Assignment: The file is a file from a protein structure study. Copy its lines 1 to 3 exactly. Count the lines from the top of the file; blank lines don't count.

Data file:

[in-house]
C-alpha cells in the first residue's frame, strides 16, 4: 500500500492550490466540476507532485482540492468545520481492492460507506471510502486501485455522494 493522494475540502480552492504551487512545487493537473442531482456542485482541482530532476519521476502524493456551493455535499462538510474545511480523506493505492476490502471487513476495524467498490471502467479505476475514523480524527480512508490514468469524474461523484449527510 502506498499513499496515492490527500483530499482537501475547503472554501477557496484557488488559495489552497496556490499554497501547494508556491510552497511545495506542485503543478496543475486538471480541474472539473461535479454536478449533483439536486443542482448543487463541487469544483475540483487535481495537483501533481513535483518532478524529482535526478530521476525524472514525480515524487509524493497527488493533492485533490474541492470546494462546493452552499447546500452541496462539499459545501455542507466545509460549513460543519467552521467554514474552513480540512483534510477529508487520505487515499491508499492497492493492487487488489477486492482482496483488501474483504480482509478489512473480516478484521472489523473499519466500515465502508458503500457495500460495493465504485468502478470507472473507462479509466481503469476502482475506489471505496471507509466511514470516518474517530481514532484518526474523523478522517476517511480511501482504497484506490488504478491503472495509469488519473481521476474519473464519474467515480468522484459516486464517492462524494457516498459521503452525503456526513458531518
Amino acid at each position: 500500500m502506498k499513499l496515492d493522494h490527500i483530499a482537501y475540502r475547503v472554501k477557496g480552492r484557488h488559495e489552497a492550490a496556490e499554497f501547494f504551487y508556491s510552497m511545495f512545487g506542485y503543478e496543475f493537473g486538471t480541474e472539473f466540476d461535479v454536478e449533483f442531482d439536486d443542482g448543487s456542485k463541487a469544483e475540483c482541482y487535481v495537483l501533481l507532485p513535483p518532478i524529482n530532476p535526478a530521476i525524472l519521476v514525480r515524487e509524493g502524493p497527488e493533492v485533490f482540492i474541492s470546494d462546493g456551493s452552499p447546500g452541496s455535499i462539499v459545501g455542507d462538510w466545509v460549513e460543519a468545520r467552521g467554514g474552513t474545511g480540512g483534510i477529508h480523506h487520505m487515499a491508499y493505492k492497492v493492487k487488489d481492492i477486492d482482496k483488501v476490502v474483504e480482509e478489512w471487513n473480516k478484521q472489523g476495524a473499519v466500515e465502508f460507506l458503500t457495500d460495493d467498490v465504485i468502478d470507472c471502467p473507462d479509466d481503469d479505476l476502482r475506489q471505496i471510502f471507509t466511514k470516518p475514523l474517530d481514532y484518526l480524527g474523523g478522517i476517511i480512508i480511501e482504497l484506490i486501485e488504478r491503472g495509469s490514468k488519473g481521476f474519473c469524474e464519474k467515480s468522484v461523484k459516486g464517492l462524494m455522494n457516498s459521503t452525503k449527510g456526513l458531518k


[in-house]
C-alpha cells in the first residue's frame, strides 16, 4: 500500500492550490466540476507532485482540492468545520481492492460507506471510502486501485455522494 493522494475540502480552492504551487512545487493537473442531482456542485482541482530532476519521476502524493456551493455535499462538510474545511480523506493505492476490502471487513476495524467498490471502467479505476475514523480524527480512508490514468469524474461523484449527510 502506498499513499496515492490527500483530499482537501475547503472554501477557496484557488488559495489552497496556490499554497501547494508556491510552497511545495506542485503543478496543475486538471480541474472539473461535479454536478449533483439536486443542482448543487463541487469544483475540483487535481495537483501533481513535483518532478524529482535526478530521476525524472514525480515524487509524493497527488493533492485533490474541492470546494462546493452552499447546500452541496462539499459545501455542507466545509460549513460543519467552521467554514474552513480540512483534510477529508487520505487515499491508499492497492493492487487488489477486492482482496483488501474483504480482509478489512473480516478484521472489523473499519466500515465502508458503500457495500460495493465504485468502478470507472473507462479509466481503469476502482475506489471505496471507509466511514470516518474517530481514532484518526474523523478522517476517511480511501482504497484506490488504478491503472495509469488519473481521476474519473464519474467515480468522484459516486464517492462524494457516498459521503452525503456526513458531518
Amino acid at each position: 500500500m502506498k499513499l496515492d493522494h490527500i483530499a482537501y475540502r475547503v472554501k477557496g480552492r484557488h488559495e489552497a492550490a496556490e499554497f501547494f504551487y508556491s510552497m511545495f512545487g506542485y503543478e496543475f493537473g486538471t480541474e472539473f466540476d461535479v454536478e449533483f442531482d439536486d443542482g448543487s456542485k463541487a469544483e475540483c482541482y487535481v495537483l501533481l507532485p513535483p518532478i524529482n530532476p535526478a530521476i525524472l519521476v514525480r515524487e509524493g502524493p497527488e493533492v485533490f482540492i474541492s470546494d462546493g456551493s452552499p447546500g452541496s455535499i462539499v459545501g455542507d462538510w466545509v460549513e460543519a468545520r467552521g467554514g474552513t474545511g480540512g483534510i477529508h480523506h487520505m487515499a491508499y493505492k492497492v493492487k487488489d481492492i477486492d482482496k483488501v476490502v474483504e480482509e478489512w471487513n473480516k478484521q472489523g476495524a473499519v466500515e465502508f460507506l458503500t457495500d460495493d467498490v465504485i468502478d470507472c471502467p473507462d479509466d481503469d479505476l476502482r475506489q471505496i471510502f471507509t466511514k470516518p475514523l474517530d481514532y484518526l480524527g474523523g478522517i476517511i480512508i480511501e482504497l484506490i486501485e488504478r491503472g495509469s490514468k488519473g481521476f474519473c469524474e464519474k467515480s468522484v461523484k459516486g464517492l462524494m455522494n457516498s459521503t452525503k449527510g456526513l458531518k